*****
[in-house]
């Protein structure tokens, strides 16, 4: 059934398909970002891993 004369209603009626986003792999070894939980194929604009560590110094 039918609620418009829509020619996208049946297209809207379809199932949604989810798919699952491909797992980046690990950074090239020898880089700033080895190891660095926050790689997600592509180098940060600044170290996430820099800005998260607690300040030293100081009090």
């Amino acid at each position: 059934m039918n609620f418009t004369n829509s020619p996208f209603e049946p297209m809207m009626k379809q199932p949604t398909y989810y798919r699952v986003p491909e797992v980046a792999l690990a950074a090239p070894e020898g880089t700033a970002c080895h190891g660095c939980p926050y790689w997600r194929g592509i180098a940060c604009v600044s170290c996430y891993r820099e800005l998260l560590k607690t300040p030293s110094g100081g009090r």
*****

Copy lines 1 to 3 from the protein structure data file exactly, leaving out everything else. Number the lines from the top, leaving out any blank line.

[in-house]
């Protein structure tokens, strides 16, 4: 059934398909970002891993 004369209603009626986003792999070894939980194929604009560590110094 039918609620418009829509020619996208049946297209809207379809199932949604989810798919699952491909797992980046690990950074090239020898880089700033080895190891660095926050790689997600592509180098940060600044170290996430820099800005998260607690300040030293100081009090």
């Amino acid at each position: 059934m039918n609620f418009t004369n829509s020619p996208f209603e049946p297209m809207m009626k379809q199932p949604t398909y989810y798919r699952v986003p491909e797992v980046a792999l690990a950074a090239p070894e020898g880089t700033a970002c080895h190891g660095c939980p926050y790689w997600r194929g592509i180098a940060c604009v600044s170290c996430y891993r820099e800005l998260l560590k607690t300040p030293s110094g100081g009090r």